Foreign Policy report lifts the lid on US cyberespionage of China
Magazine says highly secretive unit of NSA has penetrated mainland's networks for years
An article in an influential political magazine has confirmed the Beijing government's long-held allegation that the US has for years been involved in cyber-espionage against China.
Published in Foreign Policy magazine and called "Inside the NSA's Ultra Secret Hacking Group", the story by Mathew Aid lifts the lid on the US's covert cyber operations in China. The US continually accuses China of cybercrime. However, senior Beijing officials accuse the US government of hypocrisy and allege Washington is also actively engaged in cyber-espionage.
"The Chinese government's allegations are essentially correct," the article reveals. "According to a number of confidential sources, a highly secretive unit of the National Security Agency (NSA), the US government's huge electronic eavesdropping organisation, called the Office of Tailored Access Operations, or TAO, has successfully penetrated Chinese computer and telecommunications systems for almost 15 years, generating some of the best and most reliable intelligence information about what is going on inside China."
When the latest allegation of Chinese cyber-espionage was made last month, it alleged hackers employed by the Chinese military had stolen the blueprints of more than three dozen American weapons systems. The Chinese government's top internet official, Huang Chengqing, responded that Beijing possessed "mountains of data" showing the US has engaged in widespread hacking to steal Chinese government secrets.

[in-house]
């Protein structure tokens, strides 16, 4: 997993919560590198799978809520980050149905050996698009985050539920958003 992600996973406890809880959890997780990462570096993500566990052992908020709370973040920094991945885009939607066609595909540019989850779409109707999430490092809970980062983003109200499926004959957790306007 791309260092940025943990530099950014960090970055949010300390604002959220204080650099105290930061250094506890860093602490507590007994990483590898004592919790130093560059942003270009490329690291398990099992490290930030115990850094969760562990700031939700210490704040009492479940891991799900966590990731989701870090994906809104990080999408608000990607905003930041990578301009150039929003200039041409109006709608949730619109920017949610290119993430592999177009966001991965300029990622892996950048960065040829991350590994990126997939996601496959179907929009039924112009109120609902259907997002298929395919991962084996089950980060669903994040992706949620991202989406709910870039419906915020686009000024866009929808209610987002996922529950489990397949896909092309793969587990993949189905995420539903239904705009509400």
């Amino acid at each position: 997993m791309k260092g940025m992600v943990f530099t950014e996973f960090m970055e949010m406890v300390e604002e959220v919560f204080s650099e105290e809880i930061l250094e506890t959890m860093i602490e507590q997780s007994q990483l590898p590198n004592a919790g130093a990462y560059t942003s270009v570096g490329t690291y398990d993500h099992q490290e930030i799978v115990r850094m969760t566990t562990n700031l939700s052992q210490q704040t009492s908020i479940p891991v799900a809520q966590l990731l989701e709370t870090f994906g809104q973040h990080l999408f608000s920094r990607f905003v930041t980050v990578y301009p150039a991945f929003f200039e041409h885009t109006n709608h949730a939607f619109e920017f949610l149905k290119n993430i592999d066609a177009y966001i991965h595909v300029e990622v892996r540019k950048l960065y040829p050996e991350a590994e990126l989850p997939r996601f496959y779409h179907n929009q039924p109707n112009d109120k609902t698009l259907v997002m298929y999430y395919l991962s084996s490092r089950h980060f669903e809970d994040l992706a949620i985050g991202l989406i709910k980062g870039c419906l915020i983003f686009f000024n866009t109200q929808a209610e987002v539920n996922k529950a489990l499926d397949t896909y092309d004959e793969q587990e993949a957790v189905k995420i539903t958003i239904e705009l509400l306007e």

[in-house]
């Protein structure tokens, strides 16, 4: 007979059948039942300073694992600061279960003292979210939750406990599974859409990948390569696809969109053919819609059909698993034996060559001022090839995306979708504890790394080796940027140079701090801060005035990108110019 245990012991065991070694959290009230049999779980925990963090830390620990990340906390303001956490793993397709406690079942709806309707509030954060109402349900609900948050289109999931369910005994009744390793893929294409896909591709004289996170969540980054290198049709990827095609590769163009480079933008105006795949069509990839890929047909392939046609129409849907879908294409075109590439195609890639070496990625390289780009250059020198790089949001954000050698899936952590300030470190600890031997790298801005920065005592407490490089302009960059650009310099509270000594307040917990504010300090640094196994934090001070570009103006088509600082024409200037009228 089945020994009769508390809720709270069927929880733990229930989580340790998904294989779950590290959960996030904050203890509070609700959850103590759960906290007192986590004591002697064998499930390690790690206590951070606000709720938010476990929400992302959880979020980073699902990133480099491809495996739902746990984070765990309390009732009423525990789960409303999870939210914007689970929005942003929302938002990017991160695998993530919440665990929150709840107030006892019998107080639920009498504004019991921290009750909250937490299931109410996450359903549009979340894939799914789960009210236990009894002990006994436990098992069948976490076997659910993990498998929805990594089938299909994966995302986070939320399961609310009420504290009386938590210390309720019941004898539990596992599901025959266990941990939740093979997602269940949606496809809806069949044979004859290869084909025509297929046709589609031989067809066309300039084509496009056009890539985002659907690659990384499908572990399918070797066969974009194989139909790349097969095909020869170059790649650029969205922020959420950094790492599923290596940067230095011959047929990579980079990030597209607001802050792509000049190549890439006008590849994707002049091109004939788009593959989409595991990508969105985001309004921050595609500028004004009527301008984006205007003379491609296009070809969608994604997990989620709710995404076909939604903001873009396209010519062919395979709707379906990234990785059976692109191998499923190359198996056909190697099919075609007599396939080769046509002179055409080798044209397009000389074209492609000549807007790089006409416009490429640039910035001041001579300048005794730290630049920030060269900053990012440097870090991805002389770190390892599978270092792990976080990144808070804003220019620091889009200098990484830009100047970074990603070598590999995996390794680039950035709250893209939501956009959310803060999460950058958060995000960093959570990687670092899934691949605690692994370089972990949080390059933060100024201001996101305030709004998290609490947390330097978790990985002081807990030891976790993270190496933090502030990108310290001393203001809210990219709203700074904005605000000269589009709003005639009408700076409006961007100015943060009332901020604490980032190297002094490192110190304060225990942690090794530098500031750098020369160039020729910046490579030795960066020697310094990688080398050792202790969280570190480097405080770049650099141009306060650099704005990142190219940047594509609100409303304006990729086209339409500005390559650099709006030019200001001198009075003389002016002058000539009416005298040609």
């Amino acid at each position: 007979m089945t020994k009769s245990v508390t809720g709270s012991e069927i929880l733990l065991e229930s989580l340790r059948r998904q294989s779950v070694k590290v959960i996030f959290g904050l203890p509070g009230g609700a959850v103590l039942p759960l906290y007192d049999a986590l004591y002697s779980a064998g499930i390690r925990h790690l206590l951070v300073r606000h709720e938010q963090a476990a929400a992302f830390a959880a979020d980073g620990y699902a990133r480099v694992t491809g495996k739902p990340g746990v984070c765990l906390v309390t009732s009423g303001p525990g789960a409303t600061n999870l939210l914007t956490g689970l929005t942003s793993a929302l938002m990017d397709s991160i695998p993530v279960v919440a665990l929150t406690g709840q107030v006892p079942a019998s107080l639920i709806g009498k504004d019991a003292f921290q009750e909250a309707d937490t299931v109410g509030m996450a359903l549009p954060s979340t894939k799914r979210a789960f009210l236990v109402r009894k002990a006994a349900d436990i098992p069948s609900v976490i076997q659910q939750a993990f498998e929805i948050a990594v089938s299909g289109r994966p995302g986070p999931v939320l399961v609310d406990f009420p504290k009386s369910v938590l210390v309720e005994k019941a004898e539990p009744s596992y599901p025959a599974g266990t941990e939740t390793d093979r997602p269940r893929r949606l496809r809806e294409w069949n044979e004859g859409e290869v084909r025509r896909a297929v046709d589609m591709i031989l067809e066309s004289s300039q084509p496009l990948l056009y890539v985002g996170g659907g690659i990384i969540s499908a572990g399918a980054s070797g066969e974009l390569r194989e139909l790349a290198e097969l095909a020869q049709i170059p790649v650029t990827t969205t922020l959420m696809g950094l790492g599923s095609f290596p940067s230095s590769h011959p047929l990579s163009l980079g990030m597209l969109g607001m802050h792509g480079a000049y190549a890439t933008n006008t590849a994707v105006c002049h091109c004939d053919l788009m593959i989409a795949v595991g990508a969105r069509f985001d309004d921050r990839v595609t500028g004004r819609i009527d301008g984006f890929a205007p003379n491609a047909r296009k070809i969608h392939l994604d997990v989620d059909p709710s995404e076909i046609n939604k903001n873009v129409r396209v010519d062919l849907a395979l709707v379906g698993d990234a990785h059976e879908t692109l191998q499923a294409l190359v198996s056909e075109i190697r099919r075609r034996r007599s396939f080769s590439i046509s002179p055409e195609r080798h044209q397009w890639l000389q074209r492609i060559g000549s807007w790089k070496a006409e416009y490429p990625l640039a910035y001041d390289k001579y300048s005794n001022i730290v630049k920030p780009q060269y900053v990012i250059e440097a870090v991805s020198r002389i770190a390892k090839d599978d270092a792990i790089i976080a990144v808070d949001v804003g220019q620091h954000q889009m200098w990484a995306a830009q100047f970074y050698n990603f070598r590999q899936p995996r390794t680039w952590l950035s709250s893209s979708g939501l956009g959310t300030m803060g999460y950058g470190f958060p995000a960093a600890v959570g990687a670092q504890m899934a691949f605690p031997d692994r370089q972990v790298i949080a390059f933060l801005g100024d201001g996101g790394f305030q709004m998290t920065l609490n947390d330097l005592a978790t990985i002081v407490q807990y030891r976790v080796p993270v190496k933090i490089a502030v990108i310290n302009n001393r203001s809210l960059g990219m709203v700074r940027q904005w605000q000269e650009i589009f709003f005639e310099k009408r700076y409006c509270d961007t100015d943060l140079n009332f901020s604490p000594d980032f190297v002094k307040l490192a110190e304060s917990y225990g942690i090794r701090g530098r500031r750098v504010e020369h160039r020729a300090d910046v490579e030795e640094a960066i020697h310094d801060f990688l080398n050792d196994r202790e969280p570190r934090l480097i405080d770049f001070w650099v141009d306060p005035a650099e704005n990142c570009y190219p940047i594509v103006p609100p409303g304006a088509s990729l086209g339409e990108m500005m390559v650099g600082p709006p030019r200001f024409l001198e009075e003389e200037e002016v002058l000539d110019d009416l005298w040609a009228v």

Revelations about the NSA's Prism operation from former CIA undercover operative Edward Snowden have added fuel to Beijing's stance, and Foreign Policy's exposé confirms China's claims.
"According to former NSA officials … TAO's mission is simple. It collects intelligence information on foreign targets by surreptitiously hacking into their computers and telecommunications systems, and then copying all the messages and data traffic passing within the targeted e-mail and text-messaging systems," the story revealed.
"TAO is also responsible for developing the information that would allow the United States to destroy or damage foreign computer and telecommunications systems with a cyber attack if so directed by the president. TAO, sources say, is now the largest and arguably the most important component of the NSA's huge intelligence gathering network."